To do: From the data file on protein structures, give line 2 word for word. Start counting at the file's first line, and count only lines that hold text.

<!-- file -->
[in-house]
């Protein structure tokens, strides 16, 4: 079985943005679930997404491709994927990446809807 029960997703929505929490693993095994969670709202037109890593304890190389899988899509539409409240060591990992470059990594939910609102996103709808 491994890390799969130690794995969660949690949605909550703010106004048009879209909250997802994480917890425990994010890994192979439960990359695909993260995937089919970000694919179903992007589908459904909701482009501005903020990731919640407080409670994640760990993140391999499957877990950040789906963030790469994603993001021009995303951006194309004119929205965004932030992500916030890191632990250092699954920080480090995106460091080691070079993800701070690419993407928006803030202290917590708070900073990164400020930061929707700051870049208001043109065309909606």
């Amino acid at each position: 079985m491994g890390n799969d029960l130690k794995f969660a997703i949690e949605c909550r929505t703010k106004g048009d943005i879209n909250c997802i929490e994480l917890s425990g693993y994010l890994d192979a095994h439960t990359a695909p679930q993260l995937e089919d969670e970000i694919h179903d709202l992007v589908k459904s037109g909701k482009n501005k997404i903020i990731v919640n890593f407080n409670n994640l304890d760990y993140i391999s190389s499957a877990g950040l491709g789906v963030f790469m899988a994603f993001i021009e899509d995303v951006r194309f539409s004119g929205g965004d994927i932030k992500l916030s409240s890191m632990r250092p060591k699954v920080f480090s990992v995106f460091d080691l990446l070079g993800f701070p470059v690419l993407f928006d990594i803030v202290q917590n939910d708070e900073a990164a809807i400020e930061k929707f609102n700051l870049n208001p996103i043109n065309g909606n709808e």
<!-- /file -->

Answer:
């Protein structure tokens, strides 16, 4: 079985943005679930997404491709994927990446809807 029960997703929505929490693993095994969670709202037109890593304890190389899988899509539409409240060591990992470059990594939910609102996103709808 491994890390799969130690794995969660949690949605909550703010106004048009879209909250997802994480917890425990994010890994192979439960990359695909993260995937089919970000694919179903992007589908459904909701482009501005903020990731919640407080409670994640760990993140391999499957877990950040789906963030790469994603993001021009995303951006194309004119929205965004932030992500916030890191632990250092699954920080480090995106460091080691070079993800701070690419993407928006803030202290917590708070900073990164400020930061929707700051870049208001043109065309909606």